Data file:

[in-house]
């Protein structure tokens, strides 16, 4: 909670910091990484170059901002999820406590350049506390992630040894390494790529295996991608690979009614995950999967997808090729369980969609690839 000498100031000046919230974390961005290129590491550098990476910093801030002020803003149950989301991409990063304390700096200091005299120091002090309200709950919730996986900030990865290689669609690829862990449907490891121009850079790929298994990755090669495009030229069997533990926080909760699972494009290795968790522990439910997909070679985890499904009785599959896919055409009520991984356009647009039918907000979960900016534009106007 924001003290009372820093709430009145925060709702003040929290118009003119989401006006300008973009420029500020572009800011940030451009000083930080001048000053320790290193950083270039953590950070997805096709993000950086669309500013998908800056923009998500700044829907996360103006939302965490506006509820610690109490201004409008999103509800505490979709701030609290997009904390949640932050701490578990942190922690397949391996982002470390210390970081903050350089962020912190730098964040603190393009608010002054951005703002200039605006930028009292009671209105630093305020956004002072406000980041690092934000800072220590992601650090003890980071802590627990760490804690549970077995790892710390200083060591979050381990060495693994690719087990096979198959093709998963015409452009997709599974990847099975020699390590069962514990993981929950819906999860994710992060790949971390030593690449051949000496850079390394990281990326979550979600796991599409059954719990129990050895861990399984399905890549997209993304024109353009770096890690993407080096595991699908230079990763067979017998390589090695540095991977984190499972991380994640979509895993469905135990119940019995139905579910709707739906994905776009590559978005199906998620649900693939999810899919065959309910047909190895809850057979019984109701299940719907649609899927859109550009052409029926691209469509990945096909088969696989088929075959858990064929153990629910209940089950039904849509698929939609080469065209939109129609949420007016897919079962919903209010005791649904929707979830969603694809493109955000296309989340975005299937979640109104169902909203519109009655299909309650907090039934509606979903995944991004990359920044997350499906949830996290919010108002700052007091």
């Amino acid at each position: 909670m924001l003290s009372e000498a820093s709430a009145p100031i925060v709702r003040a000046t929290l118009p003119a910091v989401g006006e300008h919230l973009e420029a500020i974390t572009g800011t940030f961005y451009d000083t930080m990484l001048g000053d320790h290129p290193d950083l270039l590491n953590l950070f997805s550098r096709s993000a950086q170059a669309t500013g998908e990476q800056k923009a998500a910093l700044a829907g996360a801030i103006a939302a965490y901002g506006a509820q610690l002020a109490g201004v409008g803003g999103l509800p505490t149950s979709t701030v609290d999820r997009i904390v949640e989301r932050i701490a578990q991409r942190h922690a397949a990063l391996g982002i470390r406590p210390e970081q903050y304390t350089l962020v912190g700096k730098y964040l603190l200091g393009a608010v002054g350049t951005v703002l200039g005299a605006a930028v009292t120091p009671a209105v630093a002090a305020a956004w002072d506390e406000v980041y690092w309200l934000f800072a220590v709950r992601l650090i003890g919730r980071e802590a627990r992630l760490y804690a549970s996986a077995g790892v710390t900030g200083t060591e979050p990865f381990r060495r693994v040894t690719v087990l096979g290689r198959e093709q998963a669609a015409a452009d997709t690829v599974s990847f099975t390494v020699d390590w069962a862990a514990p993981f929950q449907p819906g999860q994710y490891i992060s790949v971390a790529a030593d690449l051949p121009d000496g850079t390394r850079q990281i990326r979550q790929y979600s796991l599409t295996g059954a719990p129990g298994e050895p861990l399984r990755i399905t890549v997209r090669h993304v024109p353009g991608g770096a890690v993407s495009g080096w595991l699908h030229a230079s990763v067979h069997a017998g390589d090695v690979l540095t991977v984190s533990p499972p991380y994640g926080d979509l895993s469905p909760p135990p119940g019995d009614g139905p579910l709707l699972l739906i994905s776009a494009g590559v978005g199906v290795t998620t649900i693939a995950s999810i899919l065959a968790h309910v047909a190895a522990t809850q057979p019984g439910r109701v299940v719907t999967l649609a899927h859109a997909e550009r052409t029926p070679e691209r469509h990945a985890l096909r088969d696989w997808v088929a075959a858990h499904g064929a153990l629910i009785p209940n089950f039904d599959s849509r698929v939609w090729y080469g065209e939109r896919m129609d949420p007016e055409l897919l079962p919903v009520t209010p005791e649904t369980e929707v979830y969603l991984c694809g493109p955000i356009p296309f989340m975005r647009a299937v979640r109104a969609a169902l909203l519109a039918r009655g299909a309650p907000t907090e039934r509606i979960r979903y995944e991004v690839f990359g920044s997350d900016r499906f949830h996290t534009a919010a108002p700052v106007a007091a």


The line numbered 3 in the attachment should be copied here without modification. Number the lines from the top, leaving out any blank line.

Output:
């Amino acid at each position: 909670m924001l003290s009372e000498a820093s709430a009145p100031i925060v709702r003040a000046t929290l118009p003119a910091v989401g006006e300008h919230l973009e420029a500020i974390t572009g800011t940030f961005y451009d000083t930080m990484l001048g000053d320790h290129p290193d950083l270039l590491n953590l950070f997805s550098r096709s993000a950086q170059a669309t500013g998908e990476q800056k923009a998500a910093l700044a829907g996360a801030i103006a939302a965490y901002g506006a509820q610690l002020a109490g201004v409008g803003g999103l509800p505490t149950s979709t701030v609290d999820r997009i904390v949640e989301r932050i701490a578990q991409r942190h922690a397949a990063l391996g982002i470390r406590p210390e970081q903050y304390t350089l962020v912190g700096k730098y964040l603190l200091g393009a608010v002054g350049t951005v703002l200039g005299a605006a930028v009292t120091p009671a209105v630093a002090a305020a956004w002072d506390e406000v980041y690092w309200l934000f800072a220590v709950r992601l650090i003890g919730r980071e802590a627990r992630l760490y804690a549970s996986a077995g790892v710390t900030g200083t060591e979050p990865f381990r060495r693994v040894t690719v087990l096979g290689r198959e093709q998963a669609a015409a452009d997709t690829v599974s990847f099975t390494v020699d390590w069962a862990a514990p993981f929950q449907p819906g999860q994710y490891i992060s790949v971390a790529a030593d690449l051949p121009d000496g850079t390394r850079q990281i990326r979550q790929y979600s796991l599409t295996g059954a719990p129990g298994e050895p861990l399984r990755i399905t890549v997209r090669h993304v024109p353009g991608g770096a890690v993407s495009g080096w595991l699908h030229a230079s990763v067979h069997a017998g390589d090695v690979l540095t991977v984190s533990p499972p991380y994640g926080d979509l895993s469905p909760p135990p119940g019995d009614g139905p579910l709707l699972l739906i994905s776009a494009g590559v978005g199906v290795t998620t649900i693939a995950s999810i899919l065959a968790h309910v047909a190895a522990t809850q057979p019984g439910r109701v299940v719907t999967l649609a899927h859109a997909e550009r052409t029926p070679e691209r469509h990945a985890l096909r088969d696989w997808v088929a075959a858990h499904g064929a153990l629910i009785p209940n089950f039904d599959s849509r698929v939609w090729y080469g065209e939109r896919m129609d949420p007016e055409l897919l079962p919903v009520t209010p005791e649904t369980e929707v979830y969603l991984c694809g493109p955000i356009p296309f989340m975005r647009a299937v979640r109104a969609a169902l909203l519109a039918r009655g299909a309650p907000t907090e039934r509606i979960r979903y995944e991004v690839f990359g920044s997350d900016r499906f949830h996290t534009a919010a108002p700052v106007a007091a």